Over the past 15 years freely redistributable software with accessible code has become ubiquitous. GNU Emacs is the most popular Unix editor in the world; Linux may well be the most exciting Unix-compatible operating system; Perl has become indispensable to system administrators; Expect automates and controls interactive programs.
Join us for a unique conference that will bring together implementors of different types of freely redistributable software as well as the publisher s of the operating systems and the tools and applications.
The principal systems involved will be the Gnu Hurd, Linux, Net/BSD, 386/BSD, and FreeBSD; tools and applications include Bison, Flex, Expect, Emacs, PERL, and GCC.
This is the first conference dedicated to bringing together all those involved in freely redistributable software.
Join us for this and much, much more!
For more information contact:
Free Software Foundation
59 Temple Place Suite 330
Boston MA 02111-1307 USA
Phone: +1 617 542-5942
Fax: +1 617 542-2652
Conference and tutorial fees are in the conference registration form. The early registration deadline is 12 January 1996.
Originally a PC-based product, Linux now runs on other hardware including the Alpha. Linux is making serious inroads into commercial areas and, in many cases, offers a viable Unix alternative at low cost.
Topics covered include: What is Linux?; The Linux Copyright--GPL; Linux Design Philosophy; Linux Distributions; Is Linux Commercially Viable?; Using Linux; Future of Linux.
Phil Hughes is the publisher of the Linux Journal, the monthly magazine of the Linux community.
This is a look ``under the hood.'' It will cover what makes up a Linux system, what you need, how to install it, and what to do when something goes wrong.
Topics will include: Assessing Hardware Requirements; Comparison of Linux Distributions; Configuration Decisions; Installation; Systems Administration; Networking and Interoperability; What to do when something goes wrong.
This tutorial will teach students how to automate interactive programs such as telnet, ftp, passwd, and many other applications. It will also explain how to test interactive applications, how to connect such applications, how to reuse interactive programs in Web applications, and how to build X GUIs without rewriting existing code; all this with security and reliability. An hour will be devoted to Tcl/tk.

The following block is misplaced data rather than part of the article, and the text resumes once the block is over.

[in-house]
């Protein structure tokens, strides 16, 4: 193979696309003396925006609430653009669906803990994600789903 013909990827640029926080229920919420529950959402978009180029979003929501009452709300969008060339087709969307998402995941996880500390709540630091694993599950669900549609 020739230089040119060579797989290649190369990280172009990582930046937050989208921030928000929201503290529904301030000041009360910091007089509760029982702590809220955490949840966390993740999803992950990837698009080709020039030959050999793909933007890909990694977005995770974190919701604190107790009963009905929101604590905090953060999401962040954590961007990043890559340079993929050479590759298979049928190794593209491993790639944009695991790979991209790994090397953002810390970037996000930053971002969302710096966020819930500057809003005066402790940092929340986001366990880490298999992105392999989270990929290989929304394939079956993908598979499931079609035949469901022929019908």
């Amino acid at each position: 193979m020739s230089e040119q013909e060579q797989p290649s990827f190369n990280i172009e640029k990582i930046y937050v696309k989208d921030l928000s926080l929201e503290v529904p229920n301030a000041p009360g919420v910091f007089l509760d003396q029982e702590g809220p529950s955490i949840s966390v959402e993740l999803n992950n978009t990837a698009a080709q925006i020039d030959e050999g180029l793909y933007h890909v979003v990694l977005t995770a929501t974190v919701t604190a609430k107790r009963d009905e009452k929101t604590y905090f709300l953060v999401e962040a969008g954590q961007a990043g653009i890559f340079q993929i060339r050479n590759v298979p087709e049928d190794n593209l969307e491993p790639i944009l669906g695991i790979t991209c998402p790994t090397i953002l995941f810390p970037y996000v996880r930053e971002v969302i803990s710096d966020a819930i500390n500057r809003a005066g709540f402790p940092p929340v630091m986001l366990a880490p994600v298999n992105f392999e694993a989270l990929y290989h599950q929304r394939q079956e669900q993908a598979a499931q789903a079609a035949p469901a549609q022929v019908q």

Don Libes is the author of Exploring Expect and co-author of Life with Unix. In another life he works at NIST.
C News is one of the major reception/storage/expiry software packages; superseding B News completely, it is in widespread use.
Topics will include: decisions that should be made before installation; what resources you need; news database organization; configuring C News; building, checking, and installing C News; setting up control files; testing, troubleshooting, and startup; maintenance and housekeeping.
Geoff Collyer has been programming computers for almost a quarter-century, and using and administering Unix systems for almost 20 years. He is now a Member of Technical Staff in the Computing System Research Laboratory of AT&T Bell Laboratories.
Henry Spencer is an independent consultant and author, long involved with Usenet and netnews. He and Geoff Collyer wrote C News, the first high-performance package for Usenet article transport and storage.
Emacs is both an editor and a programming environment. In this tutorial, the creator of the most popular of all Unix editors will move beyond the everyday. This tutorial will explain advanced Emacs facilities for editing text and programs and manipulating files -- features including programming language major modes, tags tables, enriched mode, and shell buffers -- all without Emacs Lisp programming.
Richard M. Stallman is the President of the Free Software Foundation and the creator of Emacs. He is also the principal author of Bison and GCC.